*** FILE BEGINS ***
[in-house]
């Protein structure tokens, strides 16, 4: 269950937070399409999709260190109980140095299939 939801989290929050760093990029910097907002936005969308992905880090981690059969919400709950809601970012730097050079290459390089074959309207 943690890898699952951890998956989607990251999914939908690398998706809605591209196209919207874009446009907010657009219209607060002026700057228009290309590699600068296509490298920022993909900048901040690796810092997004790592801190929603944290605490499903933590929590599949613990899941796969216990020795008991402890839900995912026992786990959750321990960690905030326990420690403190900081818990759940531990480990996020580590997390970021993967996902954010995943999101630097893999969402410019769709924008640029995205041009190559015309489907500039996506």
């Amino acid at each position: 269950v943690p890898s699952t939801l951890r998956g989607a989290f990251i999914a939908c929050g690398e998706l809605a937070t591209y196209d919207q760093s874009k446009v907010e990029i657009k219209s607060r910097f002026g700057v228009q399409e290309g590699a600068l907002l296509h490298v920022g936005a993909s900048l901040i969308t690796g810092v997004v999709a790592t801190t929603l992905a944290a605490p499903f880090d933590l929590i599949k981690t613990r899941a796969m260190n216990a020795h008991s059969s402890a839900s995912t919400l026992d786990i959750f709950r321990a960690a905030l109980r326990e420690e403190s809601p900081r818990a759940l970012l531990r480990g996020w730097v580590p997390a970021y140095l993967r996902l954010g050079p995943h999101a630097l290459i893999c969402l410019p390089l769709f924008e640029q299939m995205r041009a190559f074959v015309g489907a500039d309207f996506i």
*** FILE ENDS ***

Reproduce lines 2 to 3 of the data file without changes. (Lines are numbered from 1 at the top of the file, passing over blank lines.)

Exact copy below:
């Protein structure tokens, strides 16, 4: 269950937070399409999709260190109980140095299939 939801989290929050760093990029910097907002936005969308992905880090981690059969919400709950809601970012730097050079290459390089074959309207 943690890898699952951890998956989607990251999914939908690398998706809605591209196209919207874009446009907010657009219209607060002026700057228009290309590699600068296509490298920022993909900048901040690796810092997004790592801190929603944290605490499903933590929590599949613990899941796969216990020795008991402890839900995912026992786990959750321990960690905030326990420690403190900081818990759940531990480990996020580590997390970021993967996902954010995943999101630097893999969402410019769709924008640029995205041009190559015309489907500039996506």
């Amino acid at each position: 269950v943690p890898s699952t939801l951890r998956g989607a989290f990251i999914a939908c929050g690398e998706l809605a937070t591209y196209d919207q760093s874009k446009v907010e990029i657009k219209s607060r910097f002026g700057v228009q399409e290309g590699a600068l907002l296509h490298v920022g936005a993909s900048l901040i969308t690796g810092v997004v999709a790592t801190t929603l992905a944290a605490p499903f880090d933590l929590i599949k981690t613990r899941a796969m260190n216990a020795h008991s059969s402890a839900s995912t919400l026992d786990i959750f709950r321990a960690a905030l109980r326990e420690e403190s809601p900081r818990a759940l970012l531990r480990g996020w730097v580590p997390a970021y140095l993967r996902l954010g050079p995943h999101a630097l290459i893999c969402l410019p390089l769709f924008e640029q299939m995205r041009a190559f074959v015309g489907a500039d309207f996506i």